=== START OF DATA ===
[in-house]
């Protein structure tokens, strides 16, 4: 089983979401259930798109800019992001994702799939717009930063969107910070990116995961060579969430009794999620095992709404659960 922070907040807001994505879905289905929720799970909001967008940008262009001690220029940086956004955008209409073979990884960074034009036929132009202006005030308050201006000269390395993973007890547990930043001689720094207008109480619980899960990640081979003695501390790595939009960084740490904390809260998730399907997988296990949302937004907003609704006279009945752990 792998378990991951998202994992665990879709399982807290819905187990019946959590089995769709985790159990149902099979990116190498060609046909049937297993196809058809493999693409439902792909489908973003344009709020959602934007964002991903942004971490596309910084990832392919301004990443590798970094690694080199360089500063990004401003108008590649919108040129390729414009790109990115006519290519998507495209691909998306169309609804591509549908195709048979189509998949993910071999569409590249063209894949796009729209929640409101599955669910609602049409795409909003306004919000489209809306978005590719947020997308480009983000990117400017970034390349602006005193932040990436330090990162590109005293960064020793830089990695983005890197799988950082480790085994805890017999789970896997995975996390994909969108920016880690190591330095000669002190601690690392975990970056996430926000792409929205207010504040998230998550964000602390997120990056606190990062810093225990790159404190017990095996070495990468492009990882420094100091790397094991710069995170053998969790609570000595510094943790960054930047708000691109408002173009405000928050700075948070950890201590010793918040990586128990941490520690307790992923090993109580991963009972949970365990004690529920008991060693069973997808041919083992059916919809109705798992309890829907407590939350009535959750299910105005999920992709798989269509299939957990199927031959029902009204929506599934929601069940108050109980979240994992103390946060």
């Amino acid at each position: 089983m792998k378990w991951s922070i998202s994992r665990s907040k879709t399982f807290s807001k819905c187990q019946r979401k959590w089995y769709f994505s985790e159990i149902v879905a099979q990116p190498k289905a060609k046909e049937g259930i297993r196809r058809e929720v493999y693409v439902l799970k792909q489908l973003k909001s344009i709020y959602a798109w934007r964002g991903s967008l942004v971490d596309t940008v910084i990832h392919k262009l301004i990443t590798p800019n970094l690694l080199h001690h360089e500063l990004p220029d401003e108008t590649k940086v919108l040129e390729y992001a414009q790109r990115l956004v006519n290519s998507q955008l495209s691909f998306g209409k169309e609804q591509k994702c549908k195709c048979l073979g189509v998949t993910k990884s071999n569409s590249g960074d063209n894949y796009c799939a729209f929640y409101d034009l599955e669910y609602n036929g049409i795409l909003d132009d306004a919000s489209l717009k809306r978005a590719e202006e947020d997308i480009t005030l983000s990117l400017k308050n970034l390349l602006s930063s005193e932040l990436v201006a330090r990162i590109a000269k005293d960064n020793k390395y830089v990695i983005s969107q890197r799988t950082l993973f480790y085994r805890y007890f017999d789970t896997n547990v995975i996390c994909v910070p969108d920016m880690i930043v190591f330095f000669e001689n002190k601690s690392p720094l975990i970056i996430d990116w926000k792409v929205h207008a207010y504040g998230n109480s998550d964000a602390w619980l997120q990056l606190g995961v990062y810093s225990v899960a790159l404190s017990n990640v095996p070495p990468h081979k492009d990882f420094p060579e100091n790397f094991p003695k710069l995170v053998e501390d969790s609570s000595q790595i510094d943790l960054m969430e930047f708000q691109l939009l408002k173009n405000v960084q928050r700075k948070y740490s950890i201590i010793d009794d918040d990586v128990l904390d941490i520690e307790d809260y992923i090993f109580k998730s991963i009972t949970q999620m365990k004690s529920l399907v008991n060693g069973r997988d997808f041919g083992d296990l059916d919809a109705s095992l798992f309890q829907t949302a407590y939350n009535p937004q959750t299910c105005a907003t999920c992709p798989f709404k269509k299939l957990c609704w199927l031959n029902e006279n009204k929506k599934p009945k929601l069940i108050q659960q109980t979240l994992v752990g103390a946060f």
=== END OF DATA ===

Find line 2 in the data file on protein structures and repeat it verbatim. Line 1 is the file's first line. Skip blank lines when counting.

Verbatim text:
């Protein structure tokens, strides 16, 4: 089983979401259930798109800019992001994702799939717009930063969107910070990116995961060579969430009794999620095992709404659960 922070907040807001994505879905289905929720799970909001967008940008262009001690220029940086956004955008209409073979990884960074034009036929132009202006005030308050201006000269390395993973007890547990930043001689720094207008109480619980899960990640081979003695501390790595939009960084740490904390809260998730399907997988296990949302937004907003609704006279009945752990 792998378990991951998202994992665990879709399982807290819905187990019946959590089995769709985790159990149902099979990116190498060609046909049937297993196809058809493999693409439902792909489908973003344009709020959602934007964002991903942004971490596309910084990832392919301004990443590798970094690694080199360089500063990004401003108008590649919108040129390729414009790109990115006519290519998507495209691909998306169309609804591509549908195709048979189509998949993910071999569409590249063209894949796009729209929640409101599955669910609602049409795409909003306004919000489209809306978005590719947020997308480009983000990117400017970034390349602006005193932040990436330090990162590109005293960064020793830089990695983005890197799988950082480790085994805890017999789970896997995975996390994909969108920016880690190591330095000669002190601690690392975990970056996430926000792409929205207010504040998230998550964000602390997120990056606190990062810093225990790159404190017990095996070495990468492009990882420094100091790397094991710069995170053998969790609570000595510094943790960054930047708000691109408002173009405000928050700075948070950890201590010793918040990586128990941490520690307790992923090993109580991963009972949970365990004690529920008991060693069973997808041919083992059916919809109705798992309890829907407590939350009535959750299910105005999920992709798989269509299939957990199927031959029902009204929506599934929601069940108050109980979240994992103390946060």